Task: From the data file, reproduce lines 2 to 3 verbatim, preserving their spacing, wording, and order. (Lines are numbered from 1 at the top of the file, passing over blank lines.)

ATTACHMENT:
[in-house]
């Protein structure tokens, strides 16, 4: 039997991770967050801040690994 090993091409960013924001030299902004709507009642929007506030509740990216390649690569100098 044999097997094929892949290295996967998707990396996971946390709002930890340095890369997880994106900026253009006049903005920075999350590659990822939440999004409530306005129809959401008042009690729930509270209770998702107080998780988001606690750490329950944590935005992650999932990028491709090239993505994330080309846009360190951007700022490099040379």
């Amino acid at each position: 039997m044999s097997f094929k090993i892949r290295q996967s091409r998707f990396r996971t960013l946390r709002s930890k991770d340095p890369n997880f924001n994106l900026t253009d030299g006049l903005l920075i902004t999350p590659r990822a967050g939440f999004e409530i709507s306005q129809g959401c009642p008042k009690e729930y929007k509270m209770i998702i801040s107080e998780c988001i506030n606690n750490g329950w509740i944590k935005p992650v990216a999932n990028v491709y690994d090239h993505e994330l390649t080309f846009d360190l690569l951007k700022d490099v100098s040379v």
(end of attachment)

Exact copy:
């Protein structure tokens, strides 16, 4: 039997991770967050801040690994 090993091409960013924001030299902004709507009642929007506030509740990216390649690569100098 044999097997094929892949290295996967998707990396996971946390709002930890340095890369997880994106900026253009006049903005920075999350590659990822939440999004409530306005129809959401008042009690729930509270209770998702107080998780988001606690750490329950944590935005992650999932990028491709090239993505994330080309846009360190951007700022490099040379």
């Amino acid at each position: 039997m044999s097997f094929k090993i892949r290295q996967s091409r998707f990396r996971t960013l946390r709002s930890k991770d340095p890369n997880f924001n994106l900026t253009d030299g006049l903005l920075i902004t999350p590659r990822a967050g939440f999004e409530i709507s306005q129809g959401c009642p008042k009690e729930y929007k509270m209770i998702i801040s107080e998780c988001i506030n606690n750490g329950w509740i944590k935005p992650v990216a999932n990028v491709y690994d090239h993505e994330l390649t080309f846009d360190l690569l951007k700022d490099v100098s040379v």